Craft beer brewers go head to head with beer distributors
As craft breweries have gained a foothold in Florida, they’re pushing for legal changes that irk big, established beer distributors.
In 2011, there were 42 small, “craft” breweries in Florida. Last year, there were at least 76.
While Tampa Bay — home to longtime brewery Dunedin Brewery and Cigar City Brewing — is regarded as the hub of craft beer in Florida, independent local breweries have popped up from Pensacola Bay Brewery to Mile Marker Brewing in St. Augustine and the Gravity Brew Lab in the Wynwood section of Miami. Some small breweries, like Intuition Ale Works and Bold City Brewing in Jacksonville, have become catalysts for revitalizing neighborhoods by attracting restaurants and other businesses.
“It has helped spruce up the area and bring new growth,” notes Josh Aubuchon, an attorney with Holland & Knight and executive director of the Florida Brewers Guild, an association of micro-brewers.
While the craft brewers still collectively account for only about 5% of annual beer sales in Florida, the industry has grown enough to begin asserting its legal interests in Tallahassee — and to generate friction with the Florida Beer Wholesalers Association, a politically powerful trade group that represents 25 beer distributors. Twenty-two of those distributors handle Anheuser-Busch brands and about 20 other brewers.
The distributors, say the craft brewers, are worried about protecting regional monopolies and profits created by the laws that ended Prohibition. Those measures prohibit manufacturers from selling alcohol directly to consumers or retailers. Instead, brewers must first sell to state-licensed distributors who in turn sell the beer to retailers like bars and grocery stores.
The small brewers say many of the laws hamper their ability to compete and have engaged the distributors on a range of issues involving how and where they can sell their products. One issue: The state’s ban on 64-ounce “growlers” — essentially, takeout containers of beer — that they say makes no sense [“Growler Law a Groaner for Some,” page 89].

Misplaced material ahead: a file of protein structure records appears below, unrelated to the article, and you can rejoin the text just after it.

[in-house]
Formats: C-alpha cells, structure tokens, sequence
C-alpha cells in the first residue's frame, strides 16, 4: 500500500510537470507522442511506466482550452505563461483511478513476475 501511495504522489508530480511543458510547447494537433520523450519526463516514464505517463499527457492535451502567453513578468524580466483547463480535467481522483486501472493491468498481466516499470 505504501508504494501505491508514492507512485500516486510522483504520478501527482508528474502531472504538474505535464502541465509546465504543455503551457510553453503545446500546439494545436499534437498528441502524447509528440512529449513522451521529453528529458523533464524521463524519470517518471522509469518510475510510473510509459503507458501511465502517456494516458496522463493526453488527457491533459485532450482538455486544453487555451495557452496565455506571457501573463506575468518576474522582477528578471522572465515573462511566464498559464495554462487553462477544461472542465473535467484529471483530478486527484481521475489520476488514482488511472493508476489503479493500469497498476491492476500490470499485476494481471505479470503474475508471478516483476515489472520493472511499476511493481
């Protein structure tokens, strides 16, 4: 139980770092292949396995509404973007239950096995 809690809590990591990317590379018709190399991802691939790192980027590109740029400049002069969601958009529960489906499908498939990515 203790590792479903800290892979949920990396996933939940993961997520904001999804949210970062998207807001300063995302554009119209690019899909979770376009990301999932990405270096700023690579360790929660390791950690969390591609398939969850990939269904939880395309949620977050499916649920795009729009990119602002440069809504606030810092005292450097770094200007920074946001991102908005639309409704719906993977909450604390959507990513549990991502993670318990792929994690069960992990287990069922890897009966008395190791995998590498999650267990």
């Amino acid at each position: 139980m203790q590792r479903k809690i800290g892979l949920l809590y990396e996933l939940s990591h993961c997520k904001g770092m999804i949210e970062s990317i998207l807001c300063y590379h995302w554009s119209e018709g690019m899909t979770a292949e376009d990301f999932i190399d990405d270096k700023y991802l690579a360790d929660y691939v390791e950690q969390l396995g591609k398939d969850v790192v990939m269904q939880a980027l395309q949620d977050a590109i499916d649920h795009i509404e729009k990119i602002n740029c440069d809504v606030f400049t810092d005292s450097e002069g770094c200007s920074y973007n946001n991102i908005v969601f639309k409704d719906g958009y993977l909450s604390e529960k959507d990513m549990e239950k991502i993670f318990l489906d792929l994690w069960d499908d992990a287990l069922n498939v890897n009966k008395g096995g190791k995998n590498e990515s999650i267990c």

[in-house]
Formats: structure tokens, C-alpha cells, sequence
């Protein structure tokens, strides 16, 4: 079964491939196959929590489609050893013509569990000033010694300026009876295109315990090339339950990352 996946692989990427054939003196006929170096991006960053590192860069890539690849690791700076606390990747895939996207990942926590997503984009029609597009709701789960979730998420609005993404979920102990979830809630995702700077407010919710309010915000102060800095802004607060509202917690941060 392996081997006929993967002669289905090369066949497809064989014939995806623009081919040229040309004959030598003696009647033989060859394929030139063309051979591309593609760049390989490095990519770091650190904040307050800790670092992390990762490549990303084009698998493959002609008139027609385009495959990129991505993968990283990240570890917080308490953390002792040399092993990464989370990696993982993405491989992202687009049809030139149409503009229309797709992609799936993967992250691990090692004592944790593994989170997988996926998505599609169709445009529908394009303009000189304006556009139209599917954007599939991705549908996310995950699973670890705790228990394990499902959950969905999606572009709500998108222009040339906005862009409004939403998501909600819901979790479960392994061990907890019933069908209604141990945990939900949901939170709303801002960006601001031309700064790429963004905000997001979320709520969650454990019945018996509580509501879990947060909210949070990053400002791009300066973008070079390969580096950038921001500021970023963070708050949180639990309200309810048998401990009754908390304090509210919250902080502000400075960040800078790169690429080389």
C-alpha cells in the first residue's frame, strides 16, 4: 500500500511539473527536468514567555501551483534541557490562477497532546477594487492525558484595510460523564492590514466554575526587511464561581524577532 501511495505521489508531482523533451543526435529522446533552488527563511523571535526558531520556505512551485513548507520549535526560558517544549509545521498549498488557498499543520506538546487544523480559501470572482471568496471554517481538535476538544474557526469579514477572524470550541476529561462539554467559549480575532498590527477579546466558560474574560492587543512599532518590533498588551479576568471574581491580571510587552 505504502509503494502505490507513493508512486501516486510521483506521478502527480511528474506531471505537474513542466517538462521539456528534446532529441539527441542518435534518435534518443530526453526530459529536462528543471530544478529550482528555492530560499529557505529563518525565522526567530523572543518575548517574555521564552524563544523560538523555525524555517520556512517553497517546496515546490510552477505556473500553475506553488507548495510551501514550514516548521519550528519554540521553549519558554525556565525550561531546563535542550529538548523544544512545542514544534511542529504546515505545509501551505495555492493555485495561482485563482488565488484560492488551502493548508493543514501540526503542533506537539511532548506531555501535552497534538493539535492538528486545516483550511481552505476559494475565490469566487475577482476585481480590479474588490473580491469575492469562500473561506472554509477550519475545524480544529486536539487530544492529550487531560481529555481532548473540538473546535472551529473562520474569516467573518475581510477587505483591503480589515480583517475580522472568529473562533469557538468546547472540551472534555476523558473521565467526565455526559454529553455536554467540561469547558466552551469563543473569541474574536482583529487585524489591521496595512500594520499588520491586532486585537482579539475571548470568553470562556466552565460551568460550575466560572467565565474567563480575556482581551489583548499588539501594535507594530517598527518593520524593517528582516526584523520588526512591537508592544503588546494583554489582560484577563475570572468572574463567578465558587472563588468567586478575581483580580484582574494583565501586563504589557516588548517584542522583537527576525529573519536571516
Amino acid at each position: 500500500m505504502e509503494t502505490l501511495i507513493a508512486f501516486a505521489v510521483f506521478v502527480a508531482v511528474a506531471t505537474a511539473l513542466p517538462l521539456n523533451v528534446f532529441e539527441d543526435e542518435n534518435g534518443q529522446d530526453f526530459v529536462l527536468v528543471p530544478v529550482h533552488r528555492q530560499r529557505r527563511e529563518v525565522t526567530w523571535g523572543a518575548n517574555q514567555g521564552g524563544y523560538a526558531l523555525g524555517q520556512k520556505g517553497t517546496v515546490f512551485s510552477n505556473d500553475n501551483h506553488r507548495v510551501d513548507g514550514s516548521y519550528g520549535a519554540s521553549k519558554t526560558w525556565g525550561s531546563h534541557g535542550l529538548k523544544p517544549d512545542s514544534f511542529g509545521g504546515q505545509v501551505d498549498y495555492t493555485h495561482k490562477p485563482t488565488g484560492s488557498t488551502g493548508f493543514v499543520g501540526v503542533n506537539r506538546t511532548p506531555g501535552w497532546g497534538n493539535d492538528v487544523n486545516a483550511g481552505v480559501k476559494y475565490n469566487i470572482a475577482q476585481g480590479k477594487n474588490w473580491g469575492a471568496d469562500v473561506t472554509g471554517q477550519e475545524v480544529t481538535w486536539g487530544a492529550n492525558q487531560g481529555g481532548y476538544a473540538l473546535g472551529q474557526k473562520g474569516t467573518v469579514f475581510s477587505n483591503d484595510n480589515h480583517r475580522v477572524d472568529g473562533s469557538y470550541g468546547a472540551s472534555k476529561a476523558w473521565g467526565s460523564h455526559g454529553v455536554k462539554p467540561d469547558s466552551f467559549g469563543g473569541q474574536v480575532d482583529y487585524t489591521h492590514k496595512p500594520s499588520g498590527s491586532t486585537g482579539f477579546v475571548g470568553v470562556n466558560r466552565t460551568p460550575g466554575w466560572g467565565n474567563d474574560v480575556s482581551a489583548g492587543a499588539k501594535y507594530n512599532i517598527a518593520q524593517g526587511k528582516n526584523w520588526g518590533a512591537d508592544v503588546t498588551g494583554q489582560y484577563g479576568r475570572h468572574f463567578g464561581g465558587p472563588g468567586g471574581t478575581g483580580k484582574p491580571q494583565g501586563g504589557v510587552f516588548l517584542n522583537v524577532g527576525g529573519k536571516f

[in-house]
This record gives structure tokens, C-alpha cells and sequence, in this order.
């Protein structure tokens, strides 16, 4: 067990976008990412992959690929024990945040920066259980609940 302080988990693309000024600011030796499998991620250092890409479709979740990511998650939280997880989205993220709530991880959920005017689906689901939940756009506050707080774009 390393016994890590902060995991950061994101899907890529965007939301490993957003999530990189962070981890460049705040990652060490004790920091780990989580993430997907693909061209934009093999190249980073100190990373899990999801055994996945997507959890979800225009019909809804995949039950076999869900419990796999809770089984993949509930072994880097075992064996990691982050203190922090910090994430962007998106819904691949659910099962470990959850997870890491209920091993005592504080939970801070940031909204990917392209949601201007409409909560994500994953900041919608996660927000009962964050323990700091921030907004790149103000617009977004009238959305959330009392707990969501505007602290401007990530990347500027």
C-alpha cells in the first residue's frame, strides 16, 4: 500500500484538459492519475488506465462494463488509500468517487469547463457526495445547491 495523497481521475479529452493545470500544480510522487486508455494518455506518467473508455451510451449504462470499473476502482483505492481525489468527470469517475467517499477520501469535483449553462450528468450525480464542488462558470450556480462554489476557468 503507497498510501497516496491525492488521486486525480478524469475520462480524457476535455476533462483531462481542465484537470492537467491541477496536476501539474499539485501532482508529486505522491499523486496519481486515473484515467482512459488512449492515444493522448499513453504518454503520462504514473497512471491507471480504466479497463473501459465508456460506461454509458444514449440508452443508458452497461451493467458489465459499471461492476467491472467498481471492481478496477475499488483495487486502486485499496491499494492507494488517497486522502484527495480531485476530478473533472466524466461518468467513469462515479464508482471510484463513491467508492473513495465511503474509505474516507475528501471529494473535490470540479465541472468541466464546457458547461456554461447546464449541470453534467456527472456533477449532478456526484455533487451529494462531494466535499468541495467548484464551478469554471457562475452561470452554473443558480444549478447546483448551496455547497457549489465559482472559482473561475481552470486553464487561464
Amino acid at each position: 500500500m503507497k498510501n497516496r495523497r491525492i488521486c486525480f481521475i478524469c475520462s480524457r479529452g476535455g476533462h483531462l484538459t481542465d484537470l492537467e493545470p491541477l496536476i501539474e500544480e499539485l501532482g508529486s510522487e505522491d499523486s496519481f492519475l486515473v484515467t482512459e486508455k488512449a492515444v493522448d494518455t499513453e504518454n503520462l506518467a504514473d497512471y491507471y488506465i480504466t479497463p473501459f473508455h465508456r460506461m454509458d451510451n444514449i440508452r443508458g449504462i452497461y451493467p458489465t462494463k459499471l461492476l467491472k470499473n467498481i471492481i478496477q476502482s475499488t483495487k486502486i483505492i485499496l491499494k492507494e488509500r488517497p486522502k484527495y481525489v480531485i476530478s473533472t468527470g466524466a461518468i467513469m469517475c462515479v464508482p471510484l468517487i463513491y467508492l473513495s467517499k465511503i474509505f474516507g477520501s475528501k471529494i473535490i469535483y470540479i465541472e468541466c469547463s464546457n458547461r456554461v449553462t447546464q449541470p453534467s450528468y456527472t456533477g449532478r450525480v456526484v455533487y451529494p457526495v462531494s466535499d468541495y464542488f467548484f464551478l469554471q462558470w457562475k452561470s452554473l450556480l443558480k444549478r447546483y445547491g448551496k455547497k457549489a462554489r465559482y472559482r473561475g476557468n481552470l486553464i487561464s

Another issue involves an exception to the requirement that brewers sell through distributors. The legal loophole dates to 1963, when the state Legislature began allowing Anheuser- Busch to offer beer to consumers at a brewery it operated at the Busch Gardens amusement park. The exception created a limited license for manufacturers to operate as vendors and came to apply to all beer makers who “promote the brewery and the tourist industry of the state.”
Small brewers in Florida have taken advantage of the loophole to sell their beer directly to consumers in tasting rooms — a move that the beer distributors eye warily. Mitch Rubin, executive director and lobbyist for the Florida Beer Wholesalers Association, which represents Florida’s Anheuser-Busch/InBev distributors, believes some of the craft breweries are pushing the envelope.
“The problem that arises,” says Rubin, “is when they want to sell other brewers’ beers at their tasting rooms. Then they start to look more like a retailer than brewers.”
Eventually, the craft brewers would like to loosen the laws so that they could distribute their products to bars and stores on a limited basis themselves — without going through a distributor. In Colorado, for instance, brewers can sell directly to retailers if they produce fewer than 300,000 barrels of beer per year. Allowing limited self-distribution in Florida, Aubuchon argues, would help new craft brewers market their products.